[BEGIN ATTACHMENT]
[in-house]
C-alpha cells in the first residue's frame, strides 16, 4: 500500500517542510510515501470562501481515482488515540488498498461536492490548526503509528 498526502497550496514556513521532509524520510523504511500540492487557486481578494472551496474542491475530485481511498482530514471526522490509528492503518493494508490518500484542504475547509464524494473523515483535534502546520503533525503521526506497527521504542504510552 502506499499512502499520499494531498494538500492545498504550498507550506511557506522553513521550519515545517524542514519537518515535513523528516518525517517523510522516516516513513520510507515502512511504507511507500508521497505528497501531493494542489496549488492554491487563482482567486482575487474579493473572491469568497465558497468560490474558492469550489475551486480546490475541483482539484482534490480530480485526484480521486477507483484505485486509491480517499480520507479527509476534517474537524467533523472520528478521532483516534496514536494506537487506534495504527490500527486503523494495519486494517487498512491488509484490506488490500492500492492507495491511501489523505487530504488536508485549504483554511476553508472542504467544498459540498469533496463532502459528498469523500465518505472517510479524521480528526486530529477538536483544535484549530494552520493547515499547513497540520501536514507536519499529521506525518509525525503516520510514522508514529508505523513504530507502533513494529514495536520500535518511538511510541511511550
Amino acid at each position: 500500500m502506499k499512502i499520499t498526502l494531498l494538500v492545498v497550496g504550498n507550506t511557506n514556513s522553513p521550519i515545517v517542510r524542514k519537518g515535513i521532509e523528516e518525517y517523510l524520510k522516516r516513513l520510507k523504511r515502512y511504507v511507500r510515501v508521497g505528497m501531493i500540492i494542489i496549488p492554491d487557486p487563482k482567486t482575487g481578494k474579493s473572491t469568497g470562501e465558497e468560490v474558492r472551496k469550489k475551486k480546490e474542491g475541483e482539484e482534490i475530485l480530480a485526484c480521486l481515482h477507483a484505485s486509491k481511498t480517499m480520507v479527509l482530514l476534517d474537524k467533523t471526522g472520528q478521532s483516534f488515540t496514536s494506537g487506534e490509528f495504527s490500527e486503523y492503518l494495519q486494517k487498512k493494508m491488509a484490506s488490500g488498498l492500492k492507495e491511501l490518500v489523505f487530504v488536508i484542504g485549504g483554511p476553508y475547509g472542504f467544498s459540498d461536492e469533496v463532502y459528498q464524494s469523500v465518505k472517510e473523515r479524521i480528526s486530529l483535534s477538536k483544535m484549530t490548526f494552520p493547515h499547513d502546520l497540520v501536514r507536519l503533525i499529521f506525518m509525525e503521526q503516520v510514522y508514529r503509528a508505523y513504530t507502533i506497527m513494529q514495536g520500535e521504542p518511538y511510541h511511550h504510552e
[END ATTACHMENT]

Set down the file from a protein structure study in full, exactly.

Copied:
[in-house]
C-alpha cells in the first residue's frame, strides 16, 4: 500500500517542510510515501470562501481515482488515540488498498461536492490548526503509528 498526502497550496514556513521532509524520510523504511500540492487557486481578494472551496474542491475530485481511498482530514471526522490509528492503518493494508490518500484542504475547509464524494473523515483535534502546520503533525503521526506497527521504542504510552 502506499499512502499520499494531498494538500492545498504550498507550506511557506522553513521550519515545517524542514519537518515535513523528516518525517517523510522516516516513513520510507515502512511504507511507500508521497505528497501531493494542489496549488492554491487563482482567486482575487474579493473572491469568497465558497468560490474558492469550489475551486480546490475541483482539484482534490480530480485526484480521486477507483484505485486509491480517499480520507479527509476534517474537524467533523472520528478521532483516534496514536494506537487506534495504527490500527486503523494495519486494517487498512491488509484490506488490500492500492492507495491511501489523505487530504488536508485549504483554511476553508472542504467544498459540498469533496463532502459528498469523500465518505472517510479524521480528526486530529477538536483544535484549530494552520493547515499547513497540520501536514507536519499529521506525518509525525503516520510514522508514529508505523513504530507502533513494529514495536520500535518511538511510541511511550
Amino acid at each position: 500500500m502506499k499512502i499520499t498526502l494531498l494538500v492545498v497550496g504550498n507550506t511557506n514556513s522553513p521550519i515545517v517542510r524542514k519537518g515535513i521532509e523528516e518525517y517523510l524520510k522516516r516513513l520510507k523504511r515502512y511504507v511507500r510515501v508521497g505528497m501531493i500540492i494542489i496549488p492554491d487557486p487563482k482567486t482575487g481578494k474579493s473572491t469568497g470562501e465558497e468560490v474558492r472551496k469550489k475551486k480546490e474542491g475541483e482539484e482534490i475530485l480530480a485526484c480521486l481515482h477507483a484505485s486509491k481511498t480517499m480520507v479527509l482530514l476534517d474537524k467533523t471526522g472520528q478521532s483516534f488515540t496514536s494506537g487506534e490509528f495504527s490500527e486503523y492503518l494495519q486494517k487498512k493494508m491488509a484490506s488490500g488498498l492500492k492507495e491511501l490518500v489523505f487530504v488536508i484542504g485549504g483554511p476553508y475547509g472542504f467544498s459540498d461536492e469533496v463532502y459528498q464524494s469523500v465518505k472517510e473523515r479524521i480528526s486530529l483535534s477538536k483544535m484549530t490548526f494552520p493547515h499547513d502546520l497540520v501536514r507536519l503533525i499529521f506525518m509525525e503521526q503516520v510514522y508514529r503509528a508505523y513504530t507502533i506497527m513494529q514495536g520500535e521504542p518511538y511510541h511511550h504510552e